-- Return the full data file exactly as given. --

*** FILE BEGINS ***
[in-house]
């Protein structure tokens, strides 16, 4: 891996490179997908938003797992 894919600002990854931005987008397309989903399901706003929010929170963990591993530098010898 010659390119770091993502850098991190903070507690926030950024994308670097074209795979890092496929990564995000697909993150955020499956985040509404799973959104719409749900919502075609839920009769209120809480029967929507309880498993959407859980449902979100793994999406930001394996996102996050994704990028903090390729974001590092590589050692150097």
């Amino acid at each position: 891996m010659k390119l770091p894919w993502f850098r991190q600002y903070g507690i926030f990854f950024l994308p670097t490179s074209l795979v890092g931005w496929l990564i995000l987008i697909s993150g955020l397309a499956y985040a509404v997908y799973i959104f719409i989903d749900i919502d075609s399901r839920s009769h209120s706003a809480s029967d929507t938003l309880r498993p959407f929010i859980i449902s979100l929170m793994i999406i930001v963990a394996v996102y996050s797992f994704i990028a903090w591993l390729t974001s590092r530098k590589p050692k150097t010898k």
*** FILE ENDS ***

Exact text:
[in-house]
């Protein structure tokens, strides 16, 4: 891996490179997908938003797992 894919600002990854931005987008397309989903399901706003929010929170963990591993530098010898 010659390119770091993502850098991190903070507690926030950024994308670097074209795979890092496929990564995000697909993150955020499956985040509404799973959104719409749900919502075609839920009769209120809480029967929507309880498993959407859980449902979100793994999406930001394996996102996050994704990028903090390729974001590092590589050692150097």
């Amino acid at each position: 891996m010659k390119l770091p894919w993502f850098r991190q600002y903070g507690i926030f990854f950024l994308p670097t490179s074209l795979v890092g931005w496929l990564i995000l987008i697909s993150g955020l397309a499956y985040a509404v997908y799973i959104f719409i989903d749900i919502d075609s399901r839920s009769h209120s706003a809480s029967d929507t938003l309880r498993p959407f929010i859980i449902s979100l929170m793994i999406i930001v963990a394996v996102y996050s797992f994704i990028a903090w591993l390729t974001s590092r530098k590589p050692k150097t010898k």